1. Signs

    1. The events of time would come to an end – but there would be hints as to when that would occur

(Ill.) God does not do much with eternal consequences without letting His people know that it is coming. Amos says, “Surely the Sovereign Lord does nothing without revealing his plan to his servants the prophets.” He spent a great deal of the OT preparing his people for the coming Messiah. The same is true in the NT as we look to the future.

    1. Some of these events have already occurred. The Temple was destroyed in 70 AD. Others were designed to help us to understand that the events of life will continue to occur until Christ returns – Earthquakes, Famines, Wars and rumors of wars

    2. These events will continue to happen – but at the same time they are precursors of Christ's return

    3. But there are also warnings – false Christs and persecution

(Appl.) Part of what Mark is trying to remind his listeners is that when all is said and done, God is in control. Regardless of how out of control life may look, God is in control. Regardless of how crazy life may seem, God has a plan that is being played out in time leading to eternity.

  1. Imminent

    1. There is one more piece of the puzzle here. Theologians call that third piece “The imminent return of Jesus Christ.”

(Ill.) Joshua's train is invariably late. We do a pretty good job of checking the Amtrak web site to determine how late it will be each time he travels. We get to the station and wait. The trains arrival is imminent – it could happen at any time. But we still have wait and we have to be ready for the train and Joshua's deboarding. We know it is going to happen. We know how its going to happen. But we only have a rough idea when it is going to happen.

    1. When we say that Christ's return is imminent, we merely means that Christ could return at any time.

    2. Look at verse 32 - “No one knows about that day or hour, not even the angels in heaven, nor the Son, but only the Father.

    3. If the angels do not know when Jesus will return, if the son does not know when he will return, then I am not surprised that neither you or I know when that will be.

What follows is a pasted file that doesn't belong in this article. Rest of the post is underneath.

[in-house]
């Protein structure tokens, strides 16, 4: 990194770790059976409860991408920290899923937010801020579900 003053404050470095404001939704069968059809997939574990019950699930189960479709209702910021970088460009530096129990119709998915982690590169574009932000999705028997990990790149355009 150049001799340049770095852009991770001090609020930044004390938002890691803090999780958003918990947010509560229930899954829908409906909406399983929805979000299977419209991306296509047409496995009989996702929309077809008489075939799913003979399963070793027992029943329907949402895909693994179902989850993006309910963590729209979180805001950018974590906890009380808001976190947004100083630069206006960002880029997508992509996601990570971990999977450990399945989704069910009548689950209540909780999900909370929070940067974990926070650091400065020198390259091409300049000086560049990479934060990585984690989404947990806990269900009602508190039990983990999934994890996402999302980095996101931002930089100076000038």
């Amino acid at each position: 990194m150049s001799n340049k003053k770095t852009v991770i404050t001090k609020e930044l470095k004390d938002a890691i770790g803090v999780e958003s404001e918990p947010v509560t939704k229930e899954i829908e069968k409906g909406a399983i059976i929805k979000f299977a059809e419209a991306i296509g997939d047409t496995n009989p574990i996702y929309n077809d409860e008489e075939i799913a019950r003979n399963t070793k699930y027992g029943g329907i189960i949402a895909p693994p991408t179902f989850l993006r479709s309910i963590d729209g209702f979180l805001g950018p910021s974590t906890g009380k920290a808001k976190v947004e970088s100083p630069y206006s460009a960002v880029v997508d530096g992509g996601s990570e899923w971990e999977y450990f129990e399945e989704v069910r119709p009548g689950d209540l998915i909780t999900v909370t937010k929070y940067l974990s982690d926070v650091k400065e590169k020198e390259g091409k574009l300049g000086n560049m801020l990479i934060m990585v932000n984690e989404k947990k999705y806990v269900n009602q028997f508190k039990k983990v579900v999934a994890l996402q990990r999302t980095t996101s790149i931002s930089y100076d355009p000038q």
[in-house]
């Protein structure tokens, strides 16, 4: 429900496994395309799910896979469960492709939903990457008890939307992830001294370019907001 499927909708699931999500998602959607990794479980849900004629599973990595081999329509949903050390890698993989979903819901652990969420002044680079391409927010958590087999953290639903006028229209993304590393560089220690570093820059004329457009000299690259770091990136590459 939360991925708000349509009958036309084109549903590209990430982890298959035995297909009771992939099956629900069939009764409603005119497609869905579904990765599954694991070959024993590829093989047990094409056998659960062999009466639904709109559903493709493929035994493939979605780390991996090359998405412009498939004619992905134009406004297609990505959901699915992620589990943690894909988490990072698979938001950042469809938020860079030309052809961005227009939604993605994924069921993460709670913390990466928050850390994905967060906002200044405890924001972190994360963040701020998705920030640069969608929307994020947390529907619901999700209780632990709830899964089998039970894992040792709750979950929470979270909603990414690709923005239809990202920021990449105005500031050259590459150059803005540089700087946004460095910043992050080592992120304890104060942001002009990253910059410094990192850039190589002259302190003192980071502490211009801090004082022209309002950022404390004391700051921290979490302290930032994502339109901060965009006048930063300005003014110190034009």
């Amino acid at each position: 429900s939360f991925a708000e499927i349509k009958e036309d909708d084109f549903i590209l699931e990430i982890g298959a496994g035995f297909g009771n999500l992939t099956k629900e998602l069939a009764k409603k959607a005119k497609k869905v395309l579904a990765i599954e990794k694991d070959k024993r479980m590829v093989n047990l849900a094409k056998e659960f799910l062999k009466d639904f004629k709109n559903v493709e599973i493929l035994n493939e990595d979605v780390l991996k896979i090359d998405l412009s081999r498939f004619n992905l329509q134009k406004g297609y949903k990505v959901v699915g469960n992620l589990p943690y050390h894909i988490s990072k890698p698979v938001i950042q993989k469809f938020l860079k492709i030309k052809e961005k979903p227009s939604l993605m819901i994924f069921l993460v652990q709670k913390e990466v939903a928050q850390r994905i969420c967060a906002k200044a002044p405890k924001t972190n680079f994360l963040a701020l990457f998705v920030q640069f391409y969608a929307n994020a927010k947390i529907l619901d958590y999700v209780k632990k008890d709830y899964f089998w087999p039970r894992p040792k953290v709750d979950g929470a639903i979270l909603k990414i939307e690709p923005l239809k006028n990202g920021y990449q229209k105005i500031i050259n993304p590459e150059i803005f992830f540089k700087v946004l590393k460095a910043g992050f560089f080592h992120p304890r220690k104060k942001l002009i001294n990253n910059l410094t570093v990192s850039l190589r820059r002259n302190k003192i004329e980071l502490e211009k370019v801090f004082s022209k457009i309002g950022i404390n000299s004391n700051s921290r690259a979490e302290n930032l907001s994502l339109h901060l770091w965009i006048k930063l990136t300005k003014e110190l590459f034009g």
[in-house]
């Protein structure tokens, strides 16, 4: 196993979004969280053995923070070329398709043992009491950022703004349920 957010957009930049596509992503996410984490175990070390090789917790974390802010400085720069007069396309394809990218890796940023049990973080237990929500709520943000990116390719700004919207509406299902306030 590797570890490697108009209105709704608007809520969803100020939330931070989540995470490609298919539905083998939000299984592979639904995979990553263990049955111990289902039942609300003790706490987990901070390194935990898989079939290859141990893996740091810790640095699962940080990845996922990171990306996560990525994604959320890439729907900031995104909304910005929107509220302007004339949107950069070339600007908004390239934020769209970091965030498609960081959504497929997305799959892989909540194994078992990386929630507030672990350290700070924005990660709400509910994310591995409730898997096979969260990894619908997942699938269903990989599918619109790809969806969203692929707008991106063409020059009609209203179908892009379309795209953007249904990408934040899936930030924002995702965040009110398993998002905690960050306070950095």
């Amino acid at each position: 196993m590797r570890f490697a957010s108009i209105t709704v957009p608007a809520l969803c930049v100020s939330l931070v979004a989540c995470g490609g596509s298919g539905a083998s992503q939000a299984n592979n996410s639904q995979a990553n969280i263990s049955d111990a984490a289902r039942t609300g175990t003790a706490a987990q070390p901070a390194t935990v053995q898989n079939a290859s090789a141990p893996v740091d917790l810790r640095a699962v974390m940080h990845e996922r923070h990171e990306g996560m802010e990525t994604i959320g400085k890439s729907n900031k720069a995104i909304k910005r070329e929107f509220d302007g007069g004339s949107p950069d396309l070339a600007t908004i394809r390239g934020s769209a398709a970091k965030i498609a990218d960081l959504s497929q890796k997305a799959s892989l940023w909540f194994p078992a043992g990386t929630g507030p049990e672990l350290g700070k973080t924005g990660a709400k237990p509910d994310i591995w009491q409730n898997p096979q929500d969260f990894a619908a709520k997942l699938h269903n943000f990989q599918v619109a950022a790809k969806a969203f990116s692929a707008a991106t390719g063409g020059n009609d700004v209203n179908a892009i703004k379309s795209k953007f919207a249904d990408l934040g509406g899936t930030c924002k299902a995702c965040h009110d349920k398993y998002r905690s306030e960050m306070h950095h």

Conclusion:All of this is important. All of this may even be of interest. But unless it makes a difference in our daily walk with Christ, I am left, in the words of Paul, being merely a resounding gong or a clanging cymbal. It is only fair to ask, “So what?”

  1. Know JesusScripture is clear that you must be a believer to be ready for Christ's return.

  1. KNOW JesusYou will be spending an eternity with him. Take time out of your week to get to know what God expects of a believer. Take time to find out what God expects of you.

  2. Be preparedI don't know when Christ will return. I know that I must be ready to meet my savior. I will want to live each day as if Jesus might return today. And am I willing to commit those parts of my life that I know are not ready to meet Jesus to Him, so He can change them?

    Are you willing to commit those parts of your life that you know are not ready to meet Jesus to Him, so He can change them?

Sunday, February 13, 2005


Intro: There are times I am really am amazed at life around me.

  1. This week I looked out our kitchen window and I saw brightest red cardinal that I had ever seen.

  2. Another time I was driving down 204 – a short freeway spur that runs between 490 and Chili Avenue. There in a small field just off the freeway were a mother and two fawns. If I had not been on the freeway, I would have been tempted to stop and admire the scene for a few minutes.

  3. This week as my wife and I left work, I looked to the East. As I looked at the clouds in the eastern sky, I could almost swear that I saw mountains on the horizon. Amazing, truly amazing.

  4. Today's passage is one of those kind of times. If I had seen it, I would have wanted to pull over and admire the event for just a few minutes. I expect that it would be true for you as well.

Read Mark 9:2-10


T.S. The transfiguration was a remarkable event.

I. The transfiguration was for ordinary people.

      1. I have not reason to think that this day was any different than any other.

      2. Jesus selected three of His disciples to join Him in prayer.

(Ill.) This wasn't the first time he had asked his disciples to pray with Him it had happened on the day that Peter had uttered those insightful words, “You are the Christ, the Son of the Living God.” – and it would also happen again on the night when Jesus was betrayed. On that night Jesus asked his disciples to pray with Him, but for whatever reason it was a difficult request, and they could only sleep.

      1. So Jesus chooses Peter, James, and John to accompany him up a high mountain. Twenty miles north of the Sea of Galilee are the head waters of the Jordan River which lie along the foothills of Mount Hermon. It was this mountain, which raises 9200 feet above the Mediterranean, that Jesus climbed with Peter, James, and John that morning.

(Appl.) Jesus knew that His ministry took more than just Him. He chose twelve, today he asks three of those twelve to accompany Him. Ministry is never to be done in isolation – it is a team effort. It was a team effort for Jesus – it is still a team effort.